Genealogists in the Netherlands have been able to positively identify and name 19 members of the crew from documents held in Amsterdam City Archives. 

Those identified range from a senior surgeon who had made return voyages to Asia on several occasions (Gerrit Hendrik Huffelman); a 19-year-old on his first VOC voyage (Thomas Huijdekoper) and a sailor who had previously survived a shipwreck on the Westerwijk at the Cape of Good Hope (Pieter Calmer). Most of the men on board the Rooswijk were born in the Netherlands, but some had German, Swedish or Norwegian backgrounds.

The identifications were possible from two document types. The first were “transport letters,” which were used by VOC crew to allow third parties (mainly wives) to draw part of their salary during a voyage. 

In days of sailing ships, sending money home from Asia was not a practical alternative. Such letters would name the ship and give the date of its scheduled departure. It was possible to find other individuals as a result of them visiting a civil-law notary prior to setting sail to have the signatures on a last will and testament witnessed. Wills also named the vessel on which the journey was to be made.

Comments from Dutch, British Teams

Martijn Manders, the Dutch project leader, said, “The Rooswijk is special because it tells us about ordinary people of the time, but also about entrepreneurship and (trade) relationships that ensured connections between cultures all over the world. We consider this to be shared cultural heritage. We therefore work closely with our counterpart Historic England. Our British colleagues are now mainly working on the conservation of the finds in Portsmouth, which is a very important part of the project. The finds help us to tell the story of the people on board, we can relate specific personal objects to what they did in general; how they lived, what the circumstances were on board the ship.”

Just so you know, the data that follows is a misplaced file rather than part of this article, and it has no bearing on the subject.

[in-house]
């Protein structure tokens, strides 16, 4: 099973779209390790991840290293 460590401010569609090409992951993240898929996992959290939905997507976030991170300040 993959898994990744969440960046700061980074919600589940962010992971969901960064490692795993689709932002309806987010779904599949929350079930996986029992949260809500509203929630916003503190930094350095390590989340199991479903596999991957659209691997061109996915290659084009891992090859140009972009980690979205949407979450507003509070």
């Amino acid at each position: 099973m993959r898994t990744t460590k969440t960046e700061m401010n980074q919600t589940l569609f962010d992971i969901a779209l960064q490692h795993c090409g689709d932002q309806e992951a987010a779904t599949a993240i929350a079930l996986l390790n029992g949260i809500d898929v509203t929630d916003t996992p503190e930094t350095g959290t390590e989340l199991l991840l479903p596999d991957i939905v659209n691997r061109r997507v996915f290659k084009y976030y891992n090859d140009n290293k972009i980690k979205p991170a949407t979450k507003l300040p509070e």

Duncan Wilson, chief executive of Historic England, said, “It’s extraordinary that after more than 270 years, we now know the names of some of the people who may have lost their lives with the Rooswijk. Sea-faring was a dangerous way of life and this really brings it home. The revelation that the Rooswijk was used to smuggle silver adds to our understanding of global trade at the time — we shall have to wait and see what else we might discover from the site in the coming months.”

Finds from the dives

The fact that shipwrecks are also graves is brought home by the discovery of two tibia (leg bones) from two individuals. 

There is potential for the discovery of more human remains. During this year’s dives (which will continue to mid-August) more personal items have been discovered alongside barrels in the galley behind the main mast. 

A “knee” — a huge piece of angled wood used to support the deck — has been uncovered and will be investigated and recorded to illustrate the enormous size of the ship.

The team is working toward the stern of the ship. As the team has made progress, a nit comb, a lead cheese container, pewter vessels and a small chest full of thimbles are some of the personal items that have been conserved since their recovery from the wreck site. Material recovered from the wreck site is being taken ashore to a warehouse in Ramsgate where first-aid conservation is carried out and the items are fully recorded. 

From there finds will be taken to a Historic England’s storage facility where work to assess, analyze and conserve them will take place. The finds will then be returned to the Netherlands and, in future, some material may be made available for display in Ramsgate.